Today, most of us understand that devices connect to a network to transmit data, but do you know what networking really means? Do you know what a network administrator or network architect does all day? Let’s take a closer look at what networking is and what a networking professional does.
What Is Networking?
Networking keeps the world connected. Networks are the lifeline to critical services, maintaining a steady flow of data and open lines of communication for large and small companies alike. Enterprise networks need to function at the highest, most secure level to keep organizations up and running.
A networking professional, or team of professionals, is generally responsible for the following:
- Designing, configuring, managing and troubleshooting wired and wireless networks that transmit data, voice and video
- Connecting devices like computers, printers and mobile devices to the network and making sure they function properly and securely
- Making information and data easily accessible to those who need it
- Ensuring a secure transfer of data over internal and external networks
- Evaluating and optimizing network performance
"A network technician is a magician that makes computers talk to each other."
— Andrea Di Fabio, Chief Information Security Officer
Networking Job Titles
- Network Administrator/Systems Administrator
- Network Field Technician
- Network Engineer
- Network Support Specialist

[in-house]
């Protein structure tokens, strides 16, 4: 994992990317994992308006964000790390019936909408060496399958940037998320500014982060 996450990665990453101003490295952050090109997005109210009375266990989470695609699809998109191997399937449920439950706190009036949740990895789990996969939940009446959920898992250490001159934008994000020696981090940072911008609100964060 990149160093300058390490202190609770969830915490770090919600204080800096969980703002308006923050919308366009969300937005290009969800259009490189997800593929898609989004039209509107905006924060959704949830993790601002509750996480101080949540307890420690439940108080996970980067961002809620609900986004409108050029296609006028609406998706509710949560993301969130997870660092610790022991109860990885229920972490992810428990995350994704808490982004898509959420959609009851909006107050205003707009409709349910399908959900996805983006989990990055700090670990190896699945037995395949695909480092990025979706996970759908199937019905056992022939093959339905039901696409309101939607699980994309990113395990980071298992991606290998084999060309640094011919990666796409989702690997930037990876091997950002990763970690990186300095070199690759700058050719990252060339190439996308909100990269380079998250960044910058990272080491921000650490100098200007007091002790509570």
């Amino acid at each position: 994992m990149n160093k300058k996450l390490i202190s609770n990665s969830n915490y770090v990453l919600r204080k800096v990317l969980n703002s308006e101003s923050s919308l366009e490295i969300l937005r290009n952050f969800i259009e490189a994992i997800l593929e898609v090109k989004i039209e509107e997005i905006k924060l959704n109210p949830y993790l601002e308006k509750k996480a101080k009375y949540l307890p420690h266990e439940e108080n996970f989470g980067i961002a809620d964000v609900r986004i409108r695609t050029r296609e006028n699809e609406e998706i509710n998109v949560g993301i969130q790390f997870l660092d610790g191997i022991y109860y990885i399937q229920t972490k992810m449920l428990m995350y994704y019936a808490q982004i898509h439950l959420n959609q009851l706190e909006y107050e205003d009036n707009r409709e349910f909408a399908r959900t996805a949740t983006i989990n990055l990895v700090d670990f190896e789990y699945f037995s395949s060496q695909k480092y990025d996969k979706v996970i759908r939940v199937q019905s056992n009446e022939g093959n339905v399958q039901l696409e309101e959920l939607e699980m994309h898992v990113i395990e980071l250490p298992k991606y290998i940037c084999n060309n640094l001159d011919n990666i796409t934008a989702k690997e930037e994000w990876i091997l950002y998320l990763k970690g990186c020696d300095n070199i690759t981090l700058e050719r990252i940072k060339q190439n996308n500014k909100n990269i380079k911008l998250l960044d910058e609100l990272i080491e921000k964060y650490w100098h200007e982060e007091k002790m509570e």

- Network Analyst
- Network Architect
- Network Manager
Stay tuned to IT Career News as we dive deeper into some of these roles and hear from IT pros in the field about what they do all day.
How Do I Start a Career in Networking?
Having a bachelor’s degree can get you started on the right foot for a long-term networking career, but you may not need one for entry-level networking positions like network administrator. Some companies may consider experience and certifications, like CompTIA Network+, to be enough. If you’ve spent some time as a help desk technician, network administrator or systems administrator may be your next move. For higher-level positions including network engineer or analyst, most companies require at least a bachelor’s degree, if not an advanced degree.
Networking experience opens the doors to a lot of opportunities. It’s the core of IT infrastructure, so you could go on to build and design enterprise networks and strategize IT infrastructure for a large organization. Or you may move into a cybersecurity career, where you focus on securing the network. If you have your sights set on a cybersecurity career, networking can give you the foundation to understand how the network functions so you know how to identify vulnerabilities and secure it.
Ready to start your networking career? Learn more about CompTIA Network+ and enter to win a free voucher and CertMaster training.